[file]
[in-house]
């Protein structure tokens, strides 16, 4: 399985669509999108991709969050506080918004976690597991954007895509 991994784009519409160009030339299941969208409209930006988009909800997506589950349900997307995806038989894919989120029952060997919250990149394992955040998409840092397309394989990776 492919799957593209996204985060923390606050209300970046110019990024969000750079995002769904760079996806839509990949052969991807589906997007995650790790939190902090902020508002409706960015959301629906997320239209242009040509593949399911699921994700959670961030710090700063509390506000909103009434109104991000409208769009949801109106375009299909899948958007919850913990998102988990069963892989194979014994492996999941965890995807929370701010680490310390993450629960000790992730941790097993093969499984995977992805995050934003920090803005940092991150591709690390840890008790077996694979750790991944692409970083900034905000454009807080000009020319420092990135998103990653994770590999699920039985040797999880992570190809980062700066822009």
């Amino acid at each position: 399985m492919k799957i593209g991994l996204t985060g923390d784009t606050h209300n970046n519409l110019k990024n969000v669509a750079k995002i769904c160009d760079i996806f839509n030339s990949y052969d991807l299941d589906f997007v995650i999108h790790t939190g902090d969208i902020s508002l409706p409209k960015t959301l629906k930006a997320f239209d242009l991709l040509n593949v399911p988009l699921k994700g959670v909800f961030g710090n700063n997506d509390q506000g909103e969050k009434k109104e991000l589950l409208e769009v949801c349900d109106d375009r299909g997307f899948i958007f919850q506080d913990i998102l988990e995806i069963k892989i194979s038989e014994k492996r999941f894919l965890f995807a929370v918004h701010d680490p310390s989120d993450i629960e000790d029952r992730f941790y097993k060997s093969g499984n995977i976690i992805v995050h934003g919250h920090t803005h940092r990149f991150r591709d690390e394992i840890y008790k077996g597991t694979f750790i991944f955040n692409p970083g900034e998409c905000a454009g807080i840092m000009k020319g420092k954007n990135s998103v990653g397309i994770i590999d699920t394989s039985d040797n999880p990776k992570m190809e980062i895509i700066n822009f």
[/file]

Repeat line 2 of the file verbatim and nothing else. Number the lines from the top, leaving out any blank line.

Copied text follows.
């Protein structure tokens, strides 16, 4: 399985669509999108991709969050506080918004976690597991954007895509 991994784009519409160009030339299941969208409209930006988009909800997506589950349900997307995806038989894919989120029952060997919250990149394992955040998409840092397309394989990776 492919799957593209996204985060923390606050209300970046110019990024969000750079995002769904760079996806839509990949052969991807589906997007995650790790939190902090902020508002409706960015959301629906997320239209242009040509593949399911699921994700959670961030710090700063509390506000909103009434109104991000409208769009949801109106375009299909899948958007919850913990998102988990069963892989194979014994492996999941965890995807929370701010680490310390993450629960000790992730941790097993093969499984995977992805995050934003920090803005940092991150591709690390840890008790077996694979750790991944692409970083900034905000454009807080000009020319420092990135998103990653994770590999699920039985040797999880992570190809980062700066822009």